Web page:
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15 Hypothesis Testing Part 1

Hypothesis testing computing the p value 15 h0 μ μ0

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Hypothesis testing: Computing the p-value 15
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H0: μ ≥(=) μ0 HA: μ < μ0 0 (1) Lower tail test 0 (2) Upper tail test H0: μ ≤(=) μ0 HA: μ > μ0 extrem e extrem e (3) Two-tailed test extrem e extrem e 0 H0: μ = μ0 HA: μ ≠ μ0 P(T < t) P(T > t) 2 *P(T > |t|) Always compute p-value in direction of alternative hyp. 16
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Hypothesis testing: P-value steps 1. Use sample data to compute sample statistic (for example, sample mean or sample proportion) 2. Compute “test statistic”: z or t (= number of standard deviations from the mean your sample statistic is) 3. Compute p-value for test statistic: The probability of getting that test statistic or one more extreme (in the direction of the alternative hypothesis) if the null is true 4. Compare p-value to α 1. Reject Ho if p-value is < α (met the burden of proof) 2. Do not reject Ho: p-value is > α (didn’t meet the burden of proof) 17
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General form of test statistic: As s ume the null is true Hypothesis testing: Computing test statistics 18 on distributi sampling of error standard value parameter null statistic sample t) (or z - =
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Test Statistics for Population Parameters (Large samples) Population proportion, p (large sample: p*n > 5 and (1-p)*n > 5) Parameter Test Statistic Standard Error Population mean, µ: σ Unknown (large sample: n ≥ 30) Computing test statistics: General formulas 19 Population mean, µ: σ Known (large sample: n ≥ 30) n s s x x = n p p p ) 1 ( 0 0 ˆ - = σ p p p z ˆ 0 ˆ σ - = x s x t 0 μ - = σ x = σ n z = x - μ 0 σ x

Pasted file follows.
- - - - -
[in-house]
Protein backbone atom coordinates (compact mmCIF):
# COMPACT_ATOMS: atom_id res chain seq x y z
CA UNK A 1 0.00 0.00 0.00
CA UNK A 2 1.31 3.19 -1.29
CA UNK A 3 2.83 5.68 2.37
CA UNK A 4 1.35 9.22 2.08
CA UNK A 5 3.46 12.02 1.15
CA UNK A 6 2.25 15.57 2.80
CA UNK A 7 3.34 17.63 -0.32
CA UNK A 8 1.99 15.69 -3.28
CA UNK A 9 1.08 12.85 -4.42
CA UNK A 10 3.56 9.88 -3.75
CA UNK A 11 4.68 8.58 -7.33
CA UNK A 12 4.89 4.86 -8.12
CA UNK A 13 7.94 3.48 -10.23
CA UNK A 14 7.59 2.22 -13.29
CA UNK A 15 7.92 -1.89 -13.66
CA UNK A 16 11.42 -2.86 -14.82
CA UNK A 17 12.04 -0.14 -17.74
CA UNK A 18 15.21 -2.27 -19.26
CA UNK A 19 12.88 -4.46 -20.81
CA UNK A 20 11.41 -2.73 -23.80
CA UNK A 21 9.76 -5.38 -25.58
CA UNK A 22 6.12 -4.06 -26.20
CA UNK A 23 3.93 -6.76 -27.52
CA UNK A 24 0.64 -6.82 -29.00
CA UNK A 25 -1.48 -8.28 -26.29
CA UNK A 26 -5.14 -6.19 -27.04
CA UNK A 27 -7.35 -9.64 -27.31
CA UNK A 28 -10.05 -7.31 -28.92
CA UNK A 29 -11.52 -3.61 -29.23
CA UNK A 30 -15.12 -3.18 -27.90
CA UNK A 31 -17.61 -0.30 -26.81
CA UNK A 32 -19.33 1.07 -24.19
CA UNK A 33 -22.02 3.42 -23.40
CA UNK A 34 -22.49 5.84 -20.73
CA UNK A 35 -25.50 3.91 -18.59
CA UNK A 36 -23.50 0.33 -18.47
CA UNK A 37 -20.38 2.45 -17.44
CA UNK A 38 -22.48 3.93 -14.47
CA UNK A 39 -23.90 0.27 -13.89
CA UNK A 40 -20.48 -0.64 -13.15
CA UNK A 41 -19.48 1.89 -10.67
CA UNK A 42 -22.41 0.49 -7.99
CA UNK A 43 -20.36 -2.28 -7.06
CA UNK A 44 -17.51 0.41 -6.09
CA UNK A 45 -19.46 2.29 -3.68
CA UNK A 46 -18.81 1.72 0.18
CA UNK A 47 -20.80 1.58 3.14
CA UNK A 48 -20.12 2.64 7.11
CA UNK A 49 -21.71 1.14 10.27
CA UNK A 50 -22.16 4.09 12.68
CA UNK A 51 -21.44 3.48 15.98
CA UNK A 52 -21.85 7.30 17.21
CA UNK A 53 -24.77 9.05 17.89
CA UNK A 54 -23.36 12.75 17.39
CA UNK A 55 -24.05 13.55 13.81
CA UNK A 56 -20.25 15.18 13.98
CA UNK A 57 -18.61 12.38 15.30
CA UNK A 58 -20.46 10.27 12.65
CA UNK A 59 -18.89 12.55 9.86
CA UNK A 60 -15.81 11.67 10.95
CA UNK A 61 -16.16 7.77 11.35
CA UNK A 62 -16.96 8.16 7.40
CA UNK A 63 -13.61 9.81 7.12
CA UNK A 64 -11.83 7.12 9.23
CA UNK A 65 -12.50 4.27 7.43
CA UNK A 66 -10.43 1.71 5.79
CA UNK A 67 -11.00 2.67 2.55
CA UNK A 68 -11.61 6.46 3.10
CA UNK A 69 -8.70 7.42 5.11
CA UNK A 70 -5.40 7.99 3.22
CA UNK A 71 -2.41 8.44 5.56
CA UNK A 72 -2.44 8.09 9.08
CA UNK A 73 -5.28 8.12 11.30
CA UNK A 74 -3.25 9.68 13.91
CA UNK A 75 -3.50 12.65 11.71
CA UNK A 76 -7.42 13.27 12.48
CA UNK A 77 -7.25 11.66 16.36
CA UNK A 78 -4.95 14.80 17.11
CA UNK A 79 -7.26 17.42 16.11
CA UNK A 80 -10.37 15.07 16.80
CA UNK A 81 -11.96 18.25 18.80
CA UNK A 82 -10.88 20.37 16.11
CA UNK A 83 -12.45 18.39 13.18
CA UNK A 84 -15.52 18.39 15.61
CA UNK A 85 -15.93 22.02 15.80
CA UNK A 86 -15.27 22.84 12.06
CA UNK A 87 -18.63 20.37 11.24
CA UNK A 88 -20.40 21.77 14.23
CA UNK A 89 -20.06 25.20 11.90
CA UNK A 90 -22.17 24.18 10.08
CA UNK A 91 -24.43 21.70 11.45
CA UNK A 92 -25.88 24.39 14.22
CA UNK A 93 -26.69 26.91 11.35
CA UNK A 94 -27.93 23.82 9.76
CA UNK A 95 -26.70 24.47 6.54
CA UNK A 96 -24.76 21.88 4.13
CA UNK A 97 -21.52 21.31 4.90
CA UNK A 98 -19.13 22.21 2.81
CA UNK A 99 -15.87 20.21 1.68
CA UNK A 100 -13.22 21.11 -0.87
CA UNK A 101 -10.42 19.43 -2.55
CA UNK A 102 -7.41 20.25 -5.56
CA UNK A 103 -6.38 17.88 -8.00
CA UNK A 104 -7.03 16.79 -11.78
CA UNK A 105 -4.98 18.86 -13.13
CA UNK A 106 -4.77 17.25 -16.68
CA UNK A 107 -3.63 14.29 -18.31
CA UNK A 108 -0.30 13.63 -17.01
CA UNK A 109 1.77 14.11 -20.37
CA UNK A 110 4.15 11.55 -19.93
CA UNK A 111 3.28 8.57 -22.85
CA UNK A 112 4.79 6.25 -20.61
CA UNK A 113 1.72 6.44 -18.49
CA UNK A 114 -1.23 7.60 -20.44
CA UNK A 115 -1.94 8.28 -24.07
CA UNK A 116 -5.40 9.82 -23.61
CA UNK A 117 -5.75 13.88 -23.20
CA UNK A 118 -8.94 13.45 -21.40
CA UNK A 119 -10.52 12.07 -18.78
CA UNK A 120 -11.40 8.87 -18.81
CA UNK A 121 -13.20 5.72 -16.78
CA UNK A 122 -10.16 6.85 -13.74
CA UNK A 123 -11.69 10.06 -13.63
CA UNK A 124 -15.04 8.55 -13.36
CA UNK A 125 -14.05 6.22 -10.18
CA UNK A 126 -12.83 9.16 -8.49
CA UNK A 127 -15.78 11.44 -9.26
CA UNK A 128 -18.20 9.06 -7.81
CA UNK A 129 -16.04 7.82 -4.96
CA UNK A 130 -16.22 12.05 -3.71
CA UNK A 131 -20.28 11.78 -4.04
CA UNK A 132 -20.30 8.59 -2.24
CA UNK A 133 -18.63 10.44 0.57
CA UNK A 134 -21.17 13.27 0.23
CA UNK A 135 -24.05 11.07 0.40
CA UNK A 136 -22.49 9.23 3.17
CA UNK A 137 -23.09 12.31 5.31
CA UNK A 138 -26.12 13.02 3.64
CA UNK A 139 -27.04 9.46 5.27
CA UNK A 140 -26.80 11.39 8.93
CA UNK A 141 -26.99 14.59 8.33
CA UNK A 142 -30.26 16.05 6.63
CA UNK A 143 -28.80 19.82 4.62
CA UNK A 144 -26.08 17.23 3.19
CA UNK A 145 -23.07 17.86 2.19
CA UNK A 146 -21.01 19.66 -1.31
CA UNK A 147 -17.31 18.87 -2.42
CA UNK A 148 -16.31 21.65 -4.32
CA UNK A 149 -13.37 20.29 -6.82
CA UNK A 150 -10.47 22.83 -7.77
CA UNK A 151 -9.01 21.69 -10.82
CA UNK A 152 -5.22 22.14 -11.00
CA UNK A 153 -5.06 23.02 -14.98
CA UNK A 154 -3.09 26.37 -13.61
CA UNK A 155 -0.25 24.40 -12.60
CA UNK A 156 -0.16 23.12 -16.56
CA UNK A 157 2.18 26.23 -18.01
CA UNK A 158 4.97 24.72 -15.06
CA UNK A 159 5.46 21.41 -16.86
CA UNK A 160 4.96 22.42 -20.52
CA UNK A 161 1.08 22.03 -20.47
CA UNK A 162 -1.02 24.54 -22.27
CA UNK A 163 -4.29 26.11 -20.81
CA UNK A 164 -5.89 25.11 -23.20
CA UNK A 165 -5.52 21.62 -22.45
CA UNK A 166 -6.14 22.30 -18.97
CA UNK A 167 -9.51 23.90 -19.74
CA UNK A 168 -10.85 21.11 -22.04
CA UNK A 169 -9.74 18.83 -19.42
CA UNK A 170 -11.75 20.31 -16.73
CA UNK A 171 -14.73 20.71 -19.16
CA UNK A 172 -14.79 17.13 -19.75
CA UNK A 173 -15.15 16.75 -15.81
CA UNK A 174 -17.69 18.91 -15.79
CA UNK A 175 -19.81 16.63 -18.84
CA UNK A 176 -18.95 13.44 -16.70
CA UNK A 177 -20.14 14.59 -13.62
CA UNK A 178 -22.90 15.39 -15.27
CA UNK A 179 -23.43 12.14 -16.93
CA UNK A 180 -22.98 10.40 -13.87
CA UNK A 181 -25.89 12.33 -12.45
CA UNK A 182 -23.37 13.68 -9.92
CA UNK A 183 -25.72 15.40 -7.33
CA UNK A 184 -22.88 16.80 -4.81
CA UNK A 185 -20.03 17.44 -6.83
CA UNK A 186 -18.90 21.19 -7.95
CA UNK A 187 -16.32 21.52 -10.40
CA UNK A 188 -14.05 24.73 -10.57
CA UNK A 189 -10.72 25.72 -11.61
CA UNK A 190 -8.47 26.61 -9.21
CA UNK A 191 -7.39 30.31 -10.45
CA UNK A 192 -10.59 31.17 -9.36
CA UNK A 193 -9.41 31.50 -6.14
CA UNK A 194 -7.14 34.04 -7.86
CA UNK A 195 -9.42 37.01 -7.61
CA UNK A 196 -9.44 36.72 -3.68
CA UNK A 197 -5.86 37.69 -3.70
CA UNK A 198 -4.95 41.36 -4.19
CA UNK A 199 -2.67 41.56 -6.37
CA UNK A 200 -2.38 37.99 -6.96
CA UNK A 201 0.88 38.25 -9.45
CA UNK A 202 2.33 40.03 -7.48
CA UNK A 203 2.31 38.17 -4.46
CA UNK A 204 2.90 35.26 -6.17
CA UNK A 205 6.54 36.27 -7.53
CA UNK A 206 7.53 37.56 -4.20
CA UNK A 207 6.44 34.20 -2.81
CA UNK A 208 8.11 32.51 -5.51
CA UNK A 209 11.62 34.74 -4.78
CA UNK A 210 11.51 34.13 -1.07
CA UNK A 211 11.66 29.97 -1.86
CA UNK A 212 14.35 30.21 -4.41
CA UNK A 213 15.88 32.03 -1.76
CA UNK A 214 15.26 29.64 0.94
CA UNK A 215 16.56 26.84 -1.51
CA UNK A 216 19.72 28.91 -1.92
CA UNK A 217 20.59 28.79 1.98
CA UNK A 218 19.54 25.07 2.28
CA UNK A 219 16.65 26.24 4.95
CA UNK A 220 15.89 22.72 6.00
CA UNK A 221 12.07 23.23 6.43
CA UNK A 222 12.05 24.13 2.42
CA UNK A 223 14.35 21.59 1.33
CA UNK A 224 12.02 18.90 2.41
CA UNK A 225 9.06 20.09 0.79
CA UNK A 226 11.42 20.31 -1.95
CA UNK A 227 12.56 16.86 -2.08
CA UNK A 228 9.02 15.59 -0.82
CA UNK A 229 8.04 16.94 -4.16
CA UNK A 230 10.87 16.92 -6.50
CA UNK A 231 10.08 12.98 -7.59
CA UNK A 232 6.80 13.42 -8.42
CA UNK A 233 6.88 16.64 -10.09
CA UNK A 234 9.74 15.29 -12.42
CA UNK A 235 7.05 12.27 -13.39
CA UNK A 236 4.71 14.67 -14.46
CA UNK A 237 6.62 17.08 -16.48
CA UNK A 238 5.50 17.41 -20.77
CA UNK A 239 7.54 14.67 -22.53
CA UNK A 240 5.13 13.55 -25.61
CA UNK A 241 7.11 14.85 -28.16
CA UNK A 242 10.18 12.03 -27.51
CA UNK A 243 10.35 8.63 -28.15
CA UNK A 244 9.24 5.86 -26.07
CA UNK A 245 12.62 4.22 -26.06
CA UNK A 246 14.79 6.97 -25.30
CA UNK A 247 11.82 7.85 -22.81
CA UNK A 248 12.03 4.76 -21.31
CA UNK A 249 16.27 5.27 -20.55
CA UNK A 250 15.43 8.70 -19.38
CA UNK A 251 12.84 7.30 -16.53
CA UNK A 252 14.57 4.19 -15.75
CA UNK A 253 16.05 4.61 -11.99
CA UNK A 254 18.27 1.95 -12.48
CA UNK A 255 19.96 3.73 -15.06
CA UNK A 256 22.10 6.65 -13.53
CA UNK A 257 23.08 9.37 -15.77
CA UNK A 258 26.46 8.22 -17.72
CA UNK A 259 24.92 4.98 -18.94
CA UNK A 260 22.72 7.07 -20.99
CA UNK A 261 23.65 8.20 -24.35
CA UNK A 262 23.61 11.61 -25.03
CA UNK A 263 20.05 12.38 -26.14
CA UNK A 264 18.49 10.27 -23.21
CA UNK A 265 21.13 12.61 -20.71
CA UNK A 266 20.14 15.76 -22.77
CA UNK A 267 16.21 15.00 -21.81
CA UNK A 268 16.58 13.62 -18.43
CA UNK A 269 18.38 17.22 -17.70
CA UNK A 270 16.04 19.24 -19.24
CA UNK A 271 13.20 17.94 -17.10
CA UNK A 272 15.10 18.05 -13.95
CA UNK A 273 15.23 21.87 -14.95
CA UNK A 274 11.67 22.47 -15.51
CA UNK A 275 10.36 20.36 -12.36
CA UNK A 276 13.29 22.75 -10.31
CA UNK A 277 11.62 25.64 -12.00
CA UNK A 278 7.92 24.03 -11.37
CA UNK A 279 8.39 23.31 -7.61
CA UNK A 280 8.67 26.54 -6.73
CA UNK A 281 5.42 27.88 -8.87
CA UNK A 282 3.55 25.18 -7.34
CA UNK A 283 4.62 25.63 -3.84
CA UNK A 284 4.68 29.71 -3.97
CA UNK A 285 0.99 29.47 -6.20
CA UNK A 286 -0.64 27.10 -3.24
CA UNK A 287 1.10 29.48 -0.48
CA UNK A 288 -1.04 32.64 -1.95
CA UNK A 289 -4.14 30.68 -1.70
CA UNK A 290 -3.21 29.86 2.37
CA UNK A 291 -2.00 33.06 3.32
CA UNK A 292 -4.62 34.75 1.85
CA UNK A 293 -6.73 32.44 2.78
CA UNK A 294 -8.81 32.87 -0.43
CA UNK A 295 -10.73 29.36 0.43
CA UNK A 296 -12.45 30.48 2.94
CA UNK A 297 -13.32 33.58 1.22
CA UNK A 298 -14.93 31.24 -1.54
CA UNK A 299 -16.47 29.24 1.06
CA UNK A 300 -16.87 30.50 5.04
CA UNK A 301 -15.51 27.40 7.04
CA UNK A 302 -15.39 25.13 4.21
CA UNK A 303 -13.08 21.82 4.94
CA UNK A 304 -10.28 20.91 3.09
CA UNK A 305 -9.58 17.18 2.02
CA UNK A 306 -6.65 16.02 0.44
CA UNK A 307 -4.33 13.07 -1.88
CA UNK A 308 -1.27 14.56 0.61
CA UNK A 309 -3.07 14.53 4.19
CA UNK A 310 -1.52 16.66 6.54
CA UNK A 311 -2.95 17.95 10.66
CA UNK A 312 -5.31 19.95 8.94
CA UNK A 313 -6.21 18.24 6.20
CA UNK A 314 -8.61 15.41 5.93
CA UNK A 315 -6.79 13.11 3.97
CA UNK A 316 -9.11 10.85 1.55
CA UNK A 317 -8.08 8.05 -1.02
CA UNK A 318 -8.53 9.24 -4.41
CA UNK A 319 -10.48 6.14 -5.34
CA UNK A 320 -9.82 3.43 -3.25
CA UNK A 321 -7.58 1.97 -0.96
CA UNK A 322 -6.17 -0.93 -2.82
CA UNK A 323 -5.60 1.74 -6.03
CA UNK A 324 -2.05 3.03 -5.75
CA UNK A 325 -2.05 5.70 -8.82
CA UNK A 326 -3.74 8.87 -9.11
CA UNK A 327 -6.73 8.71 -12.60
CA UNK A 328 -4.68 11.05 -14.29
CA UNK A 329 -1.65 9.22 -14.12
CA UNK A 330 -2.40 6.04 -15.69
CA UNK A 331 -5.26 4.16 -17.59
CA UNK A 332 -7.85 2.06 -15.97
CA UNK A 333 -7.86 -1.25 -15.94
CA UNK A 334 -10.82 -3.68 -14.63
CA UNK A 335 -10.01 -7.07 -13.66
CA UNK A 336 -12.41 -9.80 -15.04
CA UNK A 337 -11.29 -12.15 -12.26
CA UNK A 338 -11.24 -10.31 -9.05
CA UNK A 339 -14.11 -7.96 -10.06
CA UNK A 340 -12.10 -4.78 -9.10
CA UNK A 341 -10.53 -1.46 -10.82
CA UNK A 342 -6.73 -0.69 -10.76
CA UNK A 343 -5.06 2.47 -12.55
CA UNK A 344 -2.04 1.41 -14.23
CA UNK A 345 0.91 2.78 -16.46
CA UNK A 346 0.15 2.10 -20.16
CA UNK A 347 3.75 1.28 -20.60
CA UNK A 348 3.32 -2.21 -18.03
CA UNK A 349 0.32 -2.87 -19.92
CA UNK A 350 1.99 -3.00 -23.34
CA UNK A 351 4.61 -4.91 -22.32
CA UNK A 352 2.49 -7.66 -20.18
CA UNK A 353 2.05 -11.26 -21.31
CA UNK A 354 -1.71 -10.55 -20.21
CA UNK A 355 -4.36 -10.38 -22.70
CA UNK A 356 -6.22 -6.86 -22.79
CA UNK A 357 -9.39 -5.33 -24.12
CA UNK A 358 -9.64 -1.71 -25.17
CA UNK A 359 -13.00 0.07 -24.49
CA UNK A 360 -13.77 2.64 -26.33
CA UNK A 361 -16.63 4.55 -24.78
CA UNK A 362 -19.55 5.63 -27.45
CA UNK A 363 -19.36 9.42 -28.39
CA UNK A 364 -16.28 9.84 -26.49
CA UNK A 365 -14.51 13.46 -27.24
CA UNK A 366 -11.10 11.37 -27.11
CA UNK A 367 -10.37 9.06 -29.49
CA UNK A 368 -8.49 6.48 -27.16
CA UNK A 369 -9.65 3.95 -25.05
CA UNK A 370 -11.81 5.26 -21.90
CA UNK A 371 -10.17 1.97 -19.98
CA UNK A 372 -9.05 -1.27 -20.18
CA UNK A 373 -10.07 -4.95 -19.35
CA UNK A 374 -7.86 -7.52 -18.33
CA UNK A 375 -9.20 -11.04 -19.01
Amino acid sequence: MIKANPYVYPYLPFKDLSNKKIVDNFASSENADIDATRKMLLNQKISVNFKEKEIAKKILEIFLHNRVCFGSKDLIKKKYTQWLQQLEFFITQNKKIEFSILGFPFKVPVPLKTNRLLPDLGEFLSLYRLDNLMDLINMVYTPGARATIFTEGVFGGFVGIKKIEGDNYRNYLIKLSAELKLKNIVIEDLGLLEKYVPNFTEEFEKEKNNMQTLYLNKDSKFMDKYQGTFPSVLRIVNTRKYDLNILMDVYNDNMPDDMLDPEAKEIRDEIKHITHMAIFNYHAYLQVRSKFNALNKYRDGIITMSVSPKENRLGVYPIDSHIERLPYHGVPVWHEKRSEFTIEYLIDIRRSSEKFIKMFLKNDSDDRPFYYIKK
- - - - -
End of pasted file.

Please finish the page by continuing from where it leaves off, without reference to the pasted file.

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Cadillac buyers 20
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Want to show µ < 50; α=0.05 1. Hypotheses: H0: µ ≥ 50 HA: µ < 50 2. Data: Sample x̅ = 25 σ = 30 n = 36 3. Test statistic: extrem e 0 Z z = -5.0 µ 0 = 50 x̅ = 25 5. Conclusion: 0.0000<0.05 Reject the null in favor of the alternative: conclude that the mean age of Cadillac buyers is younger than 50! 4. P-value P(Z < -5.0) = 0.0000 Cadillac example revisited 21 0 . 5 36 30 50 25 . 0 0 - = - = - = - = n x error std x z x σ μ μ
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What if our hypotheses had been different? Now suppose we want to show that the mean age of Cadillac buyers is older than 50? Our hypotheses: H0: µ ≤ 50 HA: µ > 50 Sampling distribution of mean is normal Get a sample mean of 25 We said that 25 is quite odd if Cadillac buyers are 50 years old or more, but is it odd if they are younger? Does it support our alternative that Cadillac buyers are older than 50? Cadillac example revisited 22
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Want to show µ > 50; α=0.05 1. Hypotheses: H0: µ ≤ 50 HA: µ > 50 2. Data: Sample x̅ = 25 σ = 30 n = 36 3. Test statistic: extrem e 0 Z z = -5.0 µ 0 = 50 x̅ = 25 4. P-value P(Z > -5.000)= 1.000 5. Conclusion: 1.0000 < .05 Fail to reject the null; find no evidence that the mean age of Cadillac buyers is older than 50!
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